Manufactured in 1875 this is a an exceptionally scarce Colt Cavalry Model revolver that was dual sub-inspected by both W. W. Johnson and A. P. Casey. The included John Kopec letter indicates that this revolver was previously listed in their survey and falls between two Artillery Model revolvers, bearing serial numbers 17246 and 17257. Kopec goes on to state that this revolver could not be located in the National Archives records but that it falls between two revolvers issued to the 7th Cavalry, 17128 issued to Troop F and 17403 issued to Troop L. These revolvers would have been issued to the 7th Cavalry that was reformed shortly after George Custer's command was wiped out at the Battle of Little Bighorn and were likely carried through the remainder of the Indian Wars. The disastrous Battle of the Little Bighorn fomented national outrage in both the U.S. Army and public. New recruits eagerly rushed to enlist, and these revolvers were issued to replacement troops known as Custer's Avengers. The 7th Cavalry subsequently fought in the Nez Perce War, Crow War, and Ghost Dance War, including at the infamous Wounded Knee Massacre. He also notes that in analyzing their survey they discovered only fifteen known "C & J" inspected revolvers and that the known number range they are found in only includes approximately 300 serial numbers, making this example incredibly scarce. Kopec states that it is his opinion that the revolver remains completely authentic, with the possibility of some of the screws being later replacements. He notes that the grip is original with "7251" faintly visible in the back strap channel and there is a faint Casey "C" cartouche on the butt. Kopec also states that this particular revolver was likely "liberated", possibly by a deserter, prior to the recall of 1893 and thus escaped being converted to an Artillery Model. The revolver is pictured and identified in Kopec and Fenn's "Cavalry & Artillery Revolvers…a Continuing Study" on pages 40-41 and listed by serial number as a "C & J" inspected example on page 43. The revolver has the early "bullseye" ejector rod head, "cavalry" hammer with bordered elongated knurling on the spur and cone-shaped firing pin. The top of the barrel is roll-stamped with the first style, "script" barrel address "+ COLT"S PT. F.A. MFG. Co. HARTFORD CT. U.S.A. +" with slanted crosses at either end. The left side of the frame is roll-stamped with the Colt, two-date/two-line patent marking followed by a small "U.S." property mark. The assembly number, "958," is stamped on the inside of the loading gate. The small "J" sub-inspection mark used by Johnson is stamped below the serial number on the trigger guard. The "C" inspection marked of Casey are visible on the underside of the barrel, side of the cylinder, rear face of the cylinder, and above the firing pin hole. Colt "G" and "C" inspection marks are stamped below the ejector housing barrel boss. The full serial number, "17251," is stamped on the frame, trigger guard and back strap. The partial serial number "7251" is stamped on the barrel beneath the ejector housing (7 overstamped 5 which Kopec notes as a factory error) and on the side of the cylinder. All of the visible serial numbers match.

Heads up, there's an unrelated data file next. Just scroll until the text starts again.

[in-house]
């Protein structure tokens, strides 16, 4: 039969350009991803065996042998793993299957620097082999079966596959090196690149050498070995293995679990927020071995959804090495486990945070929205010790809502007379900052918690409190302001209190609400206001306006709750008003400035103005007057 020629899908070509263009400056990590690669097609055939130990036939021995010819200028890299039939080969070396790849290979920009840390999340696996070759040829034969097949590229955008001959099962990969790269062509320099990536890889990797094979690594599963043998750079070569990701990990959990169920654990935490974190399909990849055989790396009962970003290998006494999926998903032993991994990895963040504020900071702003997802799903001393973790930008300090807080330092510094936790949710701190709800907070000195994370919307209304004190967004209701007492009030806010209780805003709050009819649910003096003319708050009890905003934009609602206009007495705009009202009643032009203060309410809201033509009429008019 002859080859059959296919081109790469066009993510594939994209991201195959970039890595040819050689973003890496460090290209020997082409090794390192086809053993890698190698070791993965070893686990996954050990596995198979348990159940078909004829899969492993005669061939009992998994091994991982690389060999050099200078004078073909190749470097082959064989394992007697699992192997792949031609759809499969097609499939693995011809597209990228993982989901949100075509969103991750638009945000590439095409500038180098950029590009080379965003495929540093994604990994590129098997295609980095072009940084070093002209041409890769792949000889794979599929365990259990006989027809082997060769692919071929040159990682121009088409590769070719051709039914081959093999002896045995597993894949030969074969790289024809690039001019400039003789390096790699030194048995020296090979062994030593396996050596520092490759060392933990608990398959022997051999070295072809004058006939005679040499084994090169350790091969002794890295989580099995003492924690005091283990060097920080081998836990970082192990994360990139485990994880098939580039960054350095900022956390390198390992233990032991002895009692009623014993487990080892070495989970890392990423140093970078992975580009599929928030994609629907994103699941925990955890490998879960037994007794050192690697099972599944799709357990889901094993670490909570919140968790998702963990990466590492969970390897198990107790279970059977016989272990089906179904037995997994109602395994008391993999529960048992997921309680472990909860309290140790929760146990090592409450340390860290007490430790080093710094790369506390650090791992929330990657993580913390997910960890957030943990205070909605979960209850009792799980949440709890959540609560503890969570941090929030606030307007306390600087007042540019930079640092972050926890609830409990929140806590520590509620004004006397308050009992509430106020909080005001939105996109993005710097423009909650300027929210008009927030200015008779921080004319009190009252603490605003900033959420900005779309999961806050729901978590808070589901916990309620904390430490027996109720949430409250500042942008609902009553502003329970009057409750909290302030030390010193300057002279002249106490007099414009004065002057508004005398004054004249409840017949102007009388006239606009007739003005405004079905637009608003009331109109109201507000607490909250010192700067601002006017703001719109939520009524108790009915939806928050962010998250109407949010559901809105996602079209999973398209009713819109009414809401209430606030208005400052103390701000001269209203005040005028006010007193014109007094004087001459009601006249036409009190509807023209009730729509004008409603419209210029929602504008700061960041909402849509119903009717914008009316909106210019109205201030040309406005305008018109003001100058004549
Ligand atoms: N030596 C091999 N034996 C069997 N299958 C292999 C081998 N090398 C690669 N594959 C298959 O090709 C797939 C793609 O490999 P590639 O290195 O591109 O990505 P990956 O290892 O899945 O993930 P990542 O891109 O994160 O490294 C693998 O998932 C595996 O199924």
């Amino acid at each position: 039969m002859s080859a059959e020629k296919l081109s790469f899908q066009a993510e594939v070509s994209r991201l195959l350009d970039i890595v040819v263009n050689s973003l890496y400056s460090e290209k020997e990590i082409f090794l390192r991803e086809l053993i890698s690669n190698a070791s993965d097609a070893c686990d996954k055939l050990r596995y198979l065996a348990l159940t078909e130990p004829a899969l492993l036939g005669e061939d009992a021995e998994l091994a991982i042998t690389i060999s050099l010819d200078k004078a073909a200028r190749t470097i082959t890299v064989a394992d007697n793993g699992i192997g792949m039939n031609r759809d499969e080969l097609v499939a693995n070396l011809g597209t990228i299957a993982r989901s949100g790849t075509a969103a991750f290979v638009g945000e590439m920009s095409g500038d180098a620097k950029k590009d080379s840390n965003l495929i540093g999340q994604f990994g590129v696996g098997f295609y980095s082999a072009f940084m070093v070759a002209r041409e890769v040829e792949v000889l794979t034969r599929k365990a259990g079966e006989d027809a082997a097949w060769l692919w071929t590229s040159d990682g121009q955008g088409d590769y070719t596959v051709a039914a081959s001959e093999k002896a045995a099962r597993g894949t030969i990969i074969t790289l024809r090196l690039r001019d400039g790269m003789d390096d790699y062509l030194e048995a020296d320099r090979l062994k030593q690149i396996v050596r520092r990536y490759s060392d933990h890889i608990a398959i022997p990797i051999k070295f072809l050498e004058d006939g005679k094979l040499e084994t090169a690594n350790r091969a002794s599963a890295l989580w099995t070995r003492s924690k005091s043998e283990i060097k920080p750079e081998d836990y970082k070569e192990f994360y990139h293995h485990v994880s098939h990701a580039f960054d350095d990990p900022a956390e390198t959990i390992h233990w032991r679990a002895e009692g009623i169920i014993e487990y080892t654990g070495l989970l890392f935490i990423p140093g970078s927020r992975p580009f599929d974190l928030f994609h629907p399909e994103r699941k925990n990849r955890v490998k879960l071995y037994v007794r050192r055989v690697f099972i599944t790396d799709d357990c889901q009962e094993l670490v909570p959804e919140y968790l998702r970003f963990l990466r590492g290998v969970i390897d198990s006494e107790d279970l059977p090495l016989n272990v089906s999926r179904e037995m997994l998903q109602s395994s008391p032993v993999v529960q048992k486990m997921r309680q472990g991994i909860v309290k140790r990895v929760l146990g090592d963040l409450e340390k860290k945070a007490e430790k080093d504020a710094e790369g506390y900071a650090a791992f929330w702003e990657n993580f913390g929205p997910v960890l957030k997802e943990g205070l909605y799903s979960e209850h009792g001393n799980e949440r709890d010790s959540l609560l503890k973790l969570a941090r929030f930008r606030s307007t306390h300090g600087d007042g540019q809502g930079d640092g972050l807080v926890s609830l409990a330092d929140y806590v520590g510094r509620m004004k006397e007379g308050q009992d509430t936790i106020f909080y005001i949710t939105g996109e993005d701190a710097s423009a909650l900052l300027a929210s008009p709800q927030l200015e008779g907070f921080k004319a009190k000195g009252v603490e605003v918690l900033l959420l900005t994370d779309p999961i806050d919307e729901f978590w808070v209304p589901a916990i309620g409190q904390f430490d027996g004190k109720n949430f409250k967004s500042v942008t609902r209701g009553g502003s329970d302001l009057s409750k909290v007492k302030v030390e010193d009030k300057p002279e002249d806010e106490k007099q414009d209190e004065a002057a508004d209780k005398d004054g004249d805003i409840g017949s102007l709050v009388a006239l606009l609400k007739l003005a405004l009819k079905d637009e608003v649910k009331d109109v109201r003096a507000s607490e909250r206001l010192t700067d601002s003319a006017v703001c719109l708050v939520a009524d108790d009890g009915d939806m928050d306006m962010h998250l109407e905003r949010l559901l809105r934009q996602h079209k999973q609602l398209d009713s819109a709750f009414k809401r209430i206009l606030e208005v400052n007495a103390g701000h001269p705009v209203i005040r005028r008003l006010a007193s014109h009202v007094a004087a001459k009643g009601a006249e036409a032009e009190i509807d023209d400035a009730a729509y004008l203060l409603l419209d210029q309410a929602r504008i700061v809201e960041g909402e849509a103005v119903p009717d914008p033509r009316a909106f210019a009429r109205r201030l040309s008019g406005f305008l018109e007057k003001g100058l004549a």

Very good plus, retains traces of the original blue finish in sheltered areas of the ejector rod housing with the balance a smooth brown-grey patina, some scattered light surface pitting/rough patches of darker patina, and mostly clear, crisp markings. The grip has minor dings and moderate wear associated with hard use on the frontier. Mechanically excellent. This is an exceptionally rare opportunity to add an exceedingly scarce variant of the Colt Cavalry Model revolver to your collection that was there when the history of the American West was written!
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